These are the living truths kept locked behind closed doors. These are the truths often kept hidden and secret for fear, shame, and pain. These are also the truths we tell ourselves are someone else’s business. Like Thomas, we would rather tangible proof before believing. These awful truths are overwhelming. The statistics seem to go on and on. It is much easier to shield ourselves from reality than to face it. But in doing so, we forget, ignore, and deny the foundations of our faith – that these problems, these people, these issues, are not far away, but are in fact very near to us, connected to us, as members of the body of Christ.
We say we are the hands and feet of Christ, but we forget that these hands and feet are wounded. Jesus was tortured, assaulted in ways we do not know or wish to imagine, and finally left to death on the cross. We know of the physical wounds he bore, but do we know what marks were left unseen? He suffered betrayal and denial from his closest friends. He suffered the weight of humanity’s sin. He suffered the hatred and lies of those who tortured him. We cannot forget that abuse awareness includes recognizing that which goes unseen and unmarked. Sin is insidious.
Jesus the Christ was wounded and broken, but we know that was not the end. The mystery of resurrection is not just life after death, but the physical body of Christ that met the disciples behind that locked door. In the resurrected Christ, the marks of his wounds were not shameful or denied, but remained as part of the new life of resurrection. This is a mystery to me. I do not fully understand it, but I am struck by its profound implications.
While we hide away like the disciples, denying and ignoring the truth, Jesus passes through closed and locked doors to stand with us. Jesus reaches out with scarred hands and calls us to touch and feel the reality of the wounded Christ in our midst. Jesus, who was abused and wounded, passes through the closed doors in our world to stand with those who are abused and wounded. Jesus passes through the closed doors in our world to breathe peace and forgiveness; to show us that the abuse and sin is not the end of the story or what defines us; to bring the physical and spiritual healing that only the Resurrected One can bring.
The resurrected Christ shows us not only the promise of eternal life, but the promise of wholeness. The Resurrected Christ is not just an embodied miracle, but the embodiment of life that God wants for us – a life of wholeness. We too easily forget this life that God wants for us. Instead, we are distracted by the never-ending quest for perfection.
But wholeness is not a matter of perfection. If that were that case, stories of Jesus’ resurrection would have been all about his flawless skin, perfect teeth, flowing hair, perfect words that made so much sense they brought enlightenment to all who heard… No, it was not perfection that the resurrected Christ brought to his disciples, but wholeness, as exemplified in Christ’s presence with his disciples – The wounds on his hands, feet, and side; the breath of the Holy Spirit; the sharing of peace; and the necessity of forgiveness. In the midst of today’s horrific realities, oh how we need this wholeness. Oh, how we need an embodied presence of Christ among us.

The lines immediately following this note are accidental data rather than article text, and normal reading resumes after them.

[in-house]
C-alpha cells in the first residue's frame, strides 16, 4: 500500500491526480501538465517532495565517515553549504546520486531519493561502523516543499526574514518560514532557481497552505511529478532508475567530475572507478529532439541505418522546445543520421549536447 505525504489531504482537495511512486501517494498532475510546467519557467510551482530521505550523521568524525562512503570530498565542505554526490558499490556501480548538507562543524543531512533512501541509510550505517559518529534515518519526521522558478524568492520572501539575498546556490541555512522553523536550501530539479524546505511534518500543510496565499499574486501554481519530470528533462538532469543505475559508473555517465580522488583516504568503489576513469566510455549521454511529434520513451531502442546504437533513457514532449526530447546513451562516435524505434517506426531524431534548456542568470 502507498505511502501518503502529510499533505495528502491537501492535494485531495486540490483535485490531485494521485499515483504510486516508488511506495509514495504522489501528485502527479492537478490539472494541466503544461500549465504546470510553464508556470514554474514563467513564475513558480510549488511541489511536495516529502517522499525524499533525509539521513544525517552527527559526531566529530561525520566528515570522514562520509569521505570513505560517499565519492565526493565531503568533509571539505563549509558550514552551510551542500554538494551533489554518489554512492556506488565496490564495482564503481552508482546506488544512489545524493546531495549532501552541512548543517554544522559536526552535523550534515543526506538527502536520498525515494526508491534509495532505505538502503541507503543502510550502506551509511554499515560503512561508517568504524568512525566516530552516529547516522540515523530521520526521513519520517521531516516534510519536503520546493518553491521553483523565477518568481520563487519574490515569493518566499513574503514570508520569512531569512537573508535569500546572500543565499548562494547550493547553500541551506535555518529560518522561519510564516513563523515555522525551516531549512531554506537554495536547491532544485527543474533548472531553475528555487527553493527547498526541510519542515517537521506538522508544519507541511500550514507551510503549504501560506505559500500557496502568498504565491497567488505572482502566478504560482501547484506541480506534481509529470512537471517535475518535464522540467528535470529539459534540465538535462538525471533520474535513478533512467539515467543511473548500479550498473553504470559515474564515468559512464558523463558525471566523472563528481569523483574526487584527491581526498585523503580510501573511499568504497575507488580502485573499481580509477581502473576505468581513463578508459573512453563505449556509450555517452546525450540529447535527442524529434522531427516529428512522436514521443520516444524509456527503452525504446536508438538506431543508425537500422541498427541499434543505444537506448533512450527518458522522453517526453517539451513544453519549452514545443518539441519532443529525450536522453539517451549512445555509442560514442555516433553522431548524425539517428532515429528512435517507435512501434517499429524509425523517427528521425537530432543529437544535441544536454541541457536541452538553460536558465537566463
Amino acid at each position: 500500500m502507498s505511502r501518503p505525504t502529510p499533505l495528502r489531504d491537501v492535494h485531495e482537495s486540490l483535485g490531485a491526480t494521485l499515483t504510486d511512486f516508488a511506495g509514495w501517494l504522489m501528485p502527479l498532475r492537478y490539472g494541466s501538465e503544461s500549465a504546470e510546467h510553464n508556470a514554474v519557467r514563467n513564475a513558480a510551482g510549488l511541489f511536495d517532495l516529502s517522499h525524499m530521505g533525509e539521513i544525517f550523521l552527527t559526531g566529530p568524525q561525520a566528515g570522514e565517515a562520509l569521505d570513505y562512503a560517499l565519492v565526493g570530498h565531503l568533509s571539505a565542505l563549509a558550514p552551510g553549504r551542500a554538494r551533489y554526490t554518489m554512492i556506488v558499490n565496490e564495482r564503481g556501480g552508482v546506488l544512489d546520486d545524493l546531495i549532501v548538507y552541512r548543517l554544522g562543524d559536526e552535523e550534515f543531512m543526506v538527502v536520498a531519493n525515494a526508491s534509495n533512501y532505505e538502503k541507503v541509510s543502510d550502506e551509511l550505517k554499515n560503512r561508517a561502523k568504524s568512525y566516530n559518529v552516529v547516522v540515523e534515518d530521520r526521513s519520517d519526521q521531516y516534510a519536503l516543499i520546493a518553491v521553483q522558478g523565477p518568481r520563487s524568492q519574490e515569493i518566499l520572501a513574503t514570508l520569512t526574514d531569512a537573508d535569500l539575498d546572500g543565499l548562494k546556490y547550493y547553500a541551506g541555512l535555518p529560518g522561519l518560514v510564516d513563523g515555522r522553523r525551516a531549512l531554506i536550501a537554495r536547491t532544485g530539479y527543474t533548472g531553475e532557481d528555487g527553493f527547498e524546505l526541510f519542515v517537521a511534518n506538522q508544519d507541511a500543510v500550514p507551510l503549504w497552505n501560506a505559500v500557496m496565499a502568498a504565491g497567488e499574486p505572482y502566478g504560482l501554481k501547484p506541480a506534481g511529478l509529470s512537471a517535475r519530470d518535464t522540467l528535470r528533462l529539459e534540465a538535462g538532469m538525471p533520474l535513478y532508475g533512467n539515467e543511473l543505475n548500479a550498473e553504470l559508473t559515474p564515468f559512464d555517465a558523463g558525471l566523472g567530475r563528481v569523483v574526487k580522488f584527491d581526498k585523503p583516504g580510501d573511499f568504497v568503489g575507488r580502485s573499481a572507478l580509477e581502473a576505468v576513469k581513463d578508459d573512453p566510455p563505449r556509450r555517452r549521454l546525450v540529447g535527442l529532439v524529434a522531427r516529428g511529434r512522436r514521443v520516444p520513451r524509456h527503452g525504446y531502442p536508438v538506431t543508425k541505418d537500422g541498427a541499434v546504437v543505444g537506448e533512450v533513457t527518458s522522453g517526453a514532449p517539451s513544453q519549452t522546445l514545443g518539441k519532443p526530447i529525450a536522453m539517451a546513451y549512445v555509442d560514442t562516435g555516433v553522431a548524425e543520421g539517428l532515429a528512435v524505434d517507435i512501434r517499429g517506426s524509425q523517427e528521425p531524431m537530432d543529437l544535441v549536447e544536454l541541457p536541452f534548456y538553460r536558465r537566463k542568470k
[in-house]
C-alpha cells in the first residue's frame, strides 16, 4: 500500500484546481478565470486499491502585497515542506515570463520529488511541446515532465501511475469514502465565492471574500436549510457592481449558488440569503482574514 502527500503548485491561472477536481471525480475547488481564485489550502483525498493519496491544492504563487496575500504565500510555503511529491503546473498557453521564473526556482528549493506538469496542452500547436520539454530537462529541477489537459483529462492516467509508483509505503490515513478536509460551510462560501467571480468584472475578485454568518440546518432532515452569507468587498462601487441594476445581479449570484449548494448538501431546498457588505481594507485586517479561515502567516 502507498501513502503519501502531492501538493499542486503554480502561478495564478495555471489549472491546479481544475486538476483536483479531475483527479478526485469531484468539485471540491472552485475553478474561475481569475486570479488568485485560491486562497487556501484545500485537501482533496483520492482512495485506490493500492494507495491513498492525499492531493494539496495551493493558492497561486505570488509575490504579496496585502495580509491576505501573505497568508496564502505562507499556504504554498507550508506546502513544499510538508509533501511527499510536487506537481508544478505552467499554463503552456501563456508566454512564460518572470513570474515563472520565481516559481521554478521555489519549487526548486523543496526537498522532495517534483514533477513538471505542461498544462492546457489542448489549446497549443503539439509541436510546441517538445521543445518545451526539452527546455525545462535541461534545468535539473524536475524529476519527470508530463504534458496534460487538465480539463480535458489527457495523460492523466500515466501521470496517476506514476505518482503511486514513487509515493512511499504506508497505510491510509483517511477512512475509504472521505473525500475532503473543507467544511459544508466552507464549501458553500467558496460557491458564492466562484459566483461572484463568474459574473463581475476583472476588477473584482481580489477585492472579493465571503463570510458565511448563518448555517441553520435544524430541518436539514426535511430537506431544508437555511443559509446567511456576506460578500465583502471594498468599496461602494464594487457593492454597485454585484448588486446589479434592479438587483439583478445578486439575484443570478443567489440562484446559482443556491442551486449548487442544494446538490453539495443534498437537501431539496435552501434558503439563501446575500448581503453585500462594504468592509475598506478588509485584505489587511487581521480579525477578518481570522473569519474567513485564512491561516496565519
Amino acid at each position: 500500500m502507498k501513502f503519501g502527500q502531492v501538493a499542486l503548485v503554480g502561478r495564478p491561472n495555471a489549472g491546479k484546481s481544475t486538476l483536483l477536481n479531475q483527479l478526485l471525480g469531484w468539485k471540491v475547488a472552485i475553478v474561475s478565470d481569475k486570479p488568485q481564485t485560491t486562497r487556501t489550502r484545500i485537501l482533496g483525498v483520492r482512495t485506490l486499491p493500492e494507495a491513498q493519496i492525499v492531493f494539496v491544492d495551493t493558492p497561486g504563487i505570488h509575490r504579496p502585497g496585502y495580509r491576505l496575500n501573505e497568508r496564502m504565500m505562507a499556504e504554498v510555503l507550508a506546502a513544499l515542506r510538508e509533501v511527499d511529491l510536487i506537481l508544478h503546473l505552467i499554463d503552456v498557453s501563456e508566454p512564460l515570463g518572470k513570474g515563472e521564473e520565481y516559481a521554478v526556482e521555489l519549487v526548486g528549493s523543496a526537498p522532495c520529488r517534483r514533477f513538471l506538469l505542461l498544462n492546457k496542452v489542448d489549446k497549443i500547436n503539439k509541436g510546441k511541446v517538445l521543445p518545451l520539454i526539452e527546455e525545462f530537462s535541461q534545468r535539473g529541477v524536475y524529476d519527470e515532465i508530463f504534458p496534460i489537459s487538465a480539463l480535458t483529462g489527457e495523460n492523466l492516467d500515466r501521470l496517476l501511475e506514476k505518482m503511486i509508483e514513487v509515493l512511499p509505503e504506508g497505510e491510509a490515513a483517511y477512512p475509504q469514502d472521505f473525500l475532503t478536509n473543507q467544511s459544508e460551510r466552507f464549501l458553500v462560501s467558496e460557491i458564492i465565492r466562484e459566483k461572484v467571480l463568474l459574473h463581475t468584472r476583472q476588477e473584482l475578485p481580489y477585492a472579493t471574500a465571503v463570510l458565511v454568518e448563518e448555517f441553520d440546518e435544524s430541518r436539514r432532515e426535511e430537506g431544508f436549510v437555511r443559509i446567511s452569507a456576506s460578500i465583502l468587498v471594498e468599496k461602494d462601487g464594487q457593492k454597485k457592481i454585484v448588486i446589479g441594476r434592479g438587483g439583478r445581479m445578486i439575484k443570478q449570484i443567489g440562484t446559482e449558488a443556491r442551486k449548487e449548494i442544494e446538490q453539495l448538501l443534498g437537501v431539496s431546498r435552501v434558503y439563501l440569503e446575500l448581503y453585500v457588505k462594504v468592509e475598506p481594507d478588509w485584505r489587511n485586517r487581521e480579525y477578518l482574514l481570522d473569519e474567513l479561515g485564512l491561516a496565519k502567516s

Celebrating Easter resurrection is an opportunity to live and rest in wholeness. But peace and forgiveness seem to be the most difficult tasks for us in this very broken world. How do we forgive those predators who attack our most vulnerable? How do we forgive those who have wounded us so deeply in ways seen and unseen? How do we forgive those who have hurt someone we love? How do we forgive ourselves for the ways we have denied or looked past each other’s needs?
God we need your wholeness. We need the forgiveness that only you can give.
Lutheran Theologian, Mary Streufert, describes a God incarnate that looks like this: “radically disruptive of human expectations and radically relational.” I cannot imagine something more disruptive of our expectations of ourselves and each other; or something more committed to true community, than the transformative gift of forgiveness. Let our faith cling to the wholeness and healing of forgiveness that can only be found in Jesus. We do not have the strength or ability to forgive on our own. That is why Jesus stands among us. Jesus shows us that the possibility of forgiveness can be – and is – a reality.
Do not doubt, but believe. Look beyond the closed doors of our world to find the body of Christ standing there. Do not turn away in fear or sadness. Reach out to one another. Believe and live. Live as a connected, whole, body. For when we live in this way, we truly are the marked hands and feet of Christ that bring healing, forgiveness, and peace to one another As we gather together we are called to live as the body of Christ, God incarnate, creating safe spaces not just for worship and learning, but healing, transformation, trust, and faith.
Jesus stands among us saying, “Touch. See. Do not doubt but believe. I am here.” And as we individually reach out in newfound belief, we see the body of Christ anew, standing not only among us but within us, in our community. When we embrace the wounded Christ, we embrace one another – our wounds, our sufferings… We are the scarred and wounded body of Christ. Visible and invisible wounds mark us, but as the body of Christ we also live in resurrection wholeness – the new way of Christ. Together.